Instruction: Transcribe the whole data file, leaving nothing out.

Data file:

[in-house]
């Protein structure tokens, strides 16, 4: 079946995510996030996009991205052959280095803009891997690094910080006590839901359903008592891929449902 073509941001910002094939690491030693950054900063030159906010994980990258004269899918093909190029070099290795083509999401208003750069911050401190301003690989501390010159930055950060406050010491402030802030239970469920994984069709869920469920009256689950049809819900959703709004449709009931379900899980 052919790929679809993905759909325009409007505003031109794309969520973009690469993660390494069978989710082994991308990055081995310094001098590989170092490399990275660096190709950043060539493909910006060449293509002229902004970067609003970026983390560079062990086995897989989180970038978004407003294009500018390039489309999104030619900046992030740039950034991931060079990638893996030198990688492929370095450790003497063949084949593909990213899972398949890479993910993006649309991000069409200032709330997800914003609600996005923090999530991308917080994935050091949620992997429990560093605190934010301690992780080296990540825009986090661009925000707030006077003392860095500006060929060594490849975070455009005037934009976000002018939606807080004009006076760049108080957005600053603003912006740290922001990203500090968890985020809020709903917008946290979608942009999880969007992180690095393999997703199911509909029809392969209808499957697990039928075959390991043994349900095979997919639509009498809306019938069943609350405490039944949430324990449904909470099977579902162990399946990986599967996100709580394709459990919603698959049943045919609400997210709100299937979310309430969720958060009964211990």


[in-house]
């Protein structure tokens, strides 16, 4: 079946995510996030996009991205052959280095803009891997690094910080006590839901359903008592891929449902 073509941001910002094939690491030693950054900063030159906010994980990258004269899918093909190029070099290795083509999401208003750069911050401190301003690989501390010159930055950060406050010491402030802030239970469920994984069709869920469920009256689950049809819900959703709004449709009931379900899980 052919790929679809993905759909325009409007505003031109794309969520973009690469993660390494069978989710082994991308990055081995310094001098590989170092490399990275660096190709950043060539493909910006060449293509002229902004970067609003970026983390560079062990086995897989989180970038978004407003294009500018390039489309999104030619900046992030740039950034991931060079990638893996030198990688492929370095450790003497063949084949593909990213899972398949890479993910993006649309991000069409200032709330997800914003609600996005923090999530991308917080994935050091949620992997429990560093605190934010301690992780080296990540825009986090661009925000707030006077003392860095500006060929060594490849975070455009005037934009976000002018939606807080004009006076760049108080957005600053603003912006740290922001990203500090968890985020809020709903917008946290979608942009999880969007992180690095393999997703199911509909029809392969209808499957697990039928075959390991043994349900095979997919639509009498809306019938069943609350405490039944949430324990449904909470099977579902162990399946990986599967996100709580394709459990919603698959049943045919609400997210709100299937979310309430969720958060009964211990």